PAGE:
The main reason that some people take opportunities when they arise, and others do not, is that some people are ready.
They have their business plan ready and all they need to do is take advantage of the opportunities.
Where can you find the right business plan?
If your business is based in the United States - click here
If your business is based in the U.K. - click here
Ideas To Action.
Part 57 - Online Payments.
If you are like many small businesses, you collect payments mainly through cash or checks. While this might be working for you at the moment, adding online payments provides a number of advantages to your business and your customers. People are increasingly comfortable paying online. In fact, websites that do not support online payment can be seen as being out of step.
Online payments are faster than manual payments, since you do not have to wait for the check to arrive or for it to clear. The whole process – from submitting an online payment to updating your bank account – can take a matter of seconds. The end result is improved cash flow for your business, and almost immediate confirmation of transactions.
In addition, the online payment service lets you know right away if the person making the online payment has sufficient funds to cover the transaction – rather than finding out a week later when the check bounces.
Automated payments also save you the trouble of depositing the check and recording the payment manually. Once you set up online payments for your website, they are automatically processed. You do not handle or store any credit card information. Any updates to member records are handled automatically.
Of course, anything of value comes with a cost, and in this case, your payment provider will charge you a fee per transaction, and some charge other fees as well – such as setup fees or monthly fees. However if online payment helps you grow your business, they will be taking a slice out of your much larger pie, and everyone’s a winner.
Understanding online payment terminology
There are several terms that are used almost interchangeably when describing online payments:
Though they are distinct, with subtle differences, they all refer to a service or application that acts as a financial middleman between your business and your customer, and between both of your business and its bank accounts. Each facilitates the completion of online transactions, and the processing of online payments.
- Payment gateway - A payment gateway is a service that receives the online payment request from your website and directs it to the payment processor.
- Payment processor - A payment processor is a service that validates the purchaser’s credit card details (e.g., those of your member, donor, or supporter) and checks if they have sufficient funds in their account to cover the payment.
- Payment provider - A payment provider (or payment service provider) is the company that operates the payment gateway or payment processor services. In some cases, the payment gateway and payment processor are combined into a single service known by either name.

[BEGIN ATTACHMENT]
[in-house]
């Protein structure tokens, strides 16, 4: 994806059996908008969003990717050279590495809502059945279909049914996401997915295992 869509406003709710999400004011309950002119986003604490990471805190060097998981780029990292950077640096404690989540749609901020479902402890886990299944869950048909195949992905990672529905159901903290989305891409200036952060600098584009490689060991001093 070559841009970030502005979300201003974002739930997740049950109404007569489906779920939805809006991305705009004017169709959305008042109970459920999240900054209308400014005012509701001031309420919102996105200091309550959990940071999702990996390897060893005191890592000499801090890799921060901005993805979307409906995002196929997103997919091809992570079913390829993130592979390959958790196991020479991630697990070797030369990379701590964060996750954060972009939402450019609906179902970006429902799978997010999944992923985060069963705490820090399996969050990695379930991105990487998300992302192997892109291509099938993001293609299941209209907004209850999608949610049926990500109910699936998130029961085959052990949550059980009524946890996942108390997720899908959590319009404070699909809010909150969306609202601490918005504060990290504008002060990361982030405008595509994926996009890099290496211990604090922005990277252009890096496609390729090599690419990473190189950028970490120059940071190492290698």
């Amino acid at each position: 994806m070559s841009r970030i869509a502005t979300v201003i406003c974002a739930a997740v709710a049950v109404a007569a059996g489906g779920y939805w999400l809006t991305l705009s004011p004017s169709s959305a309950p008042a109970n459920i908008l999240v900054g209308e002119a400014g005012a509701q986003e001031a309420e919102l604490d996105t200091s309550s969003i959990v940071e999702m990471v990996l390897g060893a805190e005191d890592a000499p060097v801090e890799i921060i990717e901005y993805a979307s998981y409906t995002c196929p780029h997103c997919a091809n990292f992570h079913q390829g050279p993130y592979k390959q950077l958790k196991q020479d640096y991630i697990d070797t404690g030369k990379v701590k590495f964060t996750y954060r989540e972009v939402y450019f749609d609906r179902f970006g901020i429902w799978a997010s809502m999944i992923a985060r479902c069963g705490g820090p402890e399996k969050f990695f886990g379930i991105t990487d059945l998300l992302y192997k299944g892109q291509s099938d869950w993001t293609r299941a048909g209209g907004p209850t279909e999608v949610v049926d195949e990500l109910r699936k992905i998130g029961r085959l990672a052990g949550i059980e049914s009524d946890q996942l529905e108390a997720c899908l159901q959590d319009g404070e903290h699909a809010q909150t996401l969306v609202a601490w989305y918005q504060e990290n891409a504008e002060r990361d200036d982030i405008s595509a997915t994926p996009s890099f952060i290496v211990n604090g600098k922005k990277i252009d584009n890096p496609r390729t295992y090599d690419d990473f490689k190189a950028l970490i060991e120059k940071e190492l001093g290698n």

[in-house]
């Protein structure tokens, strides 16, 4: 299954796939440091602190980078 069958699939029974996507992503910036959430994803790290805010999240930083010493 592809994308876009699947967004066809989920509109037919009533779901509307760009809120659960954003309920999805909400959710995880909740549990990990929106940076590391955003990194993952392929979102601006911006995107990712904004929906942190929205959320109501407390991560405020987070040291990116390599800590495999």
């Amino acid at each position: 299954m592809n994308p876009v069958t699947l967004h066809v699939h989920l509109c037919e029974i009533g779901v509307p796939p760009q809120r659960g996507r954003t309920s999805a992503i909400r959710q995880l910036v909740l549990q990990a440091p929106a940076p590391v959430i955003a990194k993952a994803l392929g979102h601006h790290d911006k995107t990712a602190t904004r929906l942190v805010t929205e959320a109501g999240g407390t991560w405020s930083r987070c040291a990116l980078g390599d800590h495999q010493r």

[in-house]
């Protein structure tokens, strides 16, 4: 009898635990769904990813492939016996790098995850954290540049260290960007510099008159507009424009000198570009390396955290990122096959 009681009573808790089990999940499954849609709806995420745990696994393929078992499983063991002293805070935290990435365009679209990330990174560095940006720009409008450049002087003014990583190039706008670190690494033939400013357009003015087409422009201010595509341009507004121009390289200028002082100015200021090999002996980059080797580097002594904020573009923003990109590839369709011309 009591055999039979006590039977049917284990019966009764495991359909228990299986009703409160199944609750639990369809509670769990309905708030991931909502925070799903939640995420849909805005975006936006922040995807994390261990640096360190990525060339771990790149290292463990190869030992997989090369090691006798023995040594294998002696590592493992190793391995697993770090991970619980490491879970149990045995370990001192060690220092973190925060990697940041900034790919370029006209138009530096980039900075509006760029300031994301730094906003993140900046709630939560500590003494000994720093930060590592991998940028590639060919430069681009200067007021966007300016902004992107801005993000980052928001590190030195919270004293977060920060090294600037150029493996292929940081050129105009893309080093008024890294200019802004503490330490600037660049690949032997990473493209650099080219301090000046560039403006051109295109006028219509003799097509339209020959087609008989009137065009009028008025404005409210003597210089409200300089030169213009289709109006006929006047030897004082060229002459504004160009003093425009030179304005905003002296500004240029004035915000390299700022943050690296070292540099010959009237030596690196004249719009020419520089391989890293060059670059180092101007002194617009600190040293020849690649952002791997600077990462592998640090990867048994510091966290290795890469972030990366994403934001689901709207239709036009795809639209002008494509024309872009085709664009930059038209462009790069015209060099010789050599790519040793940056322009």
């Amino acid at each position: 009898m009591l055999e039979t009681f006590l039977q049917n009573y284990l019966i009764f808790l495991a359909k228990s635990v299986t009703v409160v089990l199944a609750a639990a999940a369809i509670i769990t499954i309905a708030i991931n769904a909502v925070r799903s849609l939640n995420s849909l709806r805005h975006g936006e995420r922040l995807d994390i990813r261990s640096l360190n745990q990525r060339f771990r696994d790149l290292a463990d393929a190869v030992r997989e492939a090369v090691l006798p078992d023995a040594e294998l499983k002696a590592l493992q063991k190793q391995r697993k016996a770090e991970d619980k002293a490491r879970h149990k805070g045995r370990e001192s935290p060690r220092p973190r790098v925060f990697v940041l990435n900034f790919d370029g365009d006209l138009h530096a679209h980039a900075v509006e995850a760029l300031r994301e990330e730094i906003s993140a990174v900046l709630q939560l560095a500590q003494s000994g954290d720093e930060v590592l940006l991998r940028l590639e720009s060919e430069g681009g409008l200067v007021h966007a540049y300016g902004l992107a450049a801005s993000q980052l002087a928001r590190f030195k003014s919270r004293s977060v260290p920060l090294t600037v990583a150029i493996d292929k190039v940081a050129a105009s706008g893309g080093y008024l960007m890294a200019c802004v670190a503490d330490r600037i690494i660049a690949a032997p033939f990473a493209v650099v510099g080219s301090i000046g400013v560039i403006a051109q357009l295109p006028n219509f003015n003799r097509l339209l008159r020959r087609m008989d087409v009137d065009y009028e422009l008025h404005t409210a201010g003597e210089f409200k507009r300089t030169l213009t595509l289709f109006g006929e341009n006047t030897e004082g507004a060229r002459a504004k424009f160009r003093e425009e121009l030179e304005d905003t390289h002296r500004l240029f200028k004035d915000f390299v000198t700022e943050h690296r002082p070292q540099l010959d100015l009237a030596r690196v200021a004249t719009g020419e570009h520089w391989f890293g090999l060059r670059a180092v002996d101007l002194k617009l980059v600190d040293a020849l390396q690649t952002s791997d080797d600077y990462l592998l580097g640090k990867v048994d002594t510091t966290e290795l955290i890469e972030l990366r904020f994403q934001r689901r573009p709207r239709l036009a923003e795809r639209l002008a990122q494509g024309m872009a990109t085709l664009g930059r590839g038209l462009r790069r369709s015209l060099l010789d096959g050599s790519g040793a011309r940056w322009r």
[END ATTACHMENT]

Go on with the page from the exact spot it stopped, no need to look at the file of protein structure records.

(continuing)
- Payment service or payment system - Where a payment provider offers multiple types of payment gateways – with different features and pricing – each type is referred to as a payment service or payment system. For example, PayPal is a payment service provider that offers a number of payment services or payment systems such as PayPal.
- Merchant account - A merchant account is another important term to understand. When an online transaction is successfully completed, the funds are transferred from the purchaser’s account to your businesses merchant account, a special kind of bank account used exclusively to hold funds received from credit and debit card transactions.
Anatomy of an online transaction
To fully understand how online payments work, let us follow a transaction from start to finish. In this way, you can see how your business and your payment service provider interact.
To get started with online payments, you typically need:
- a merchant account – though some payment systems (such as PayPal) do not require a merchant account or can provide you with one
- an account with a payment service provider
- a web page with a button (e.g. Join, Donate, Buy) that initiates the transaction process – you can use code provided by your service provider or specialized shopping cart software
Once you have set up your web page and connected it to an online payment service, visitors to your site will be able to pay online for products or services. The online payment process begins when the visitor clicks the button to pay online to purchase something from your online store.
Once you have made the decision to accept online payments on your site, another decision looms: which payment service provider should you use? There are a multitude of providers, each with a different focus and set of options. Some are geared toward smaller or larger businesses, and some specifically to non-profits. Many provide additional features such as anti-fraud protection, but at a cost.
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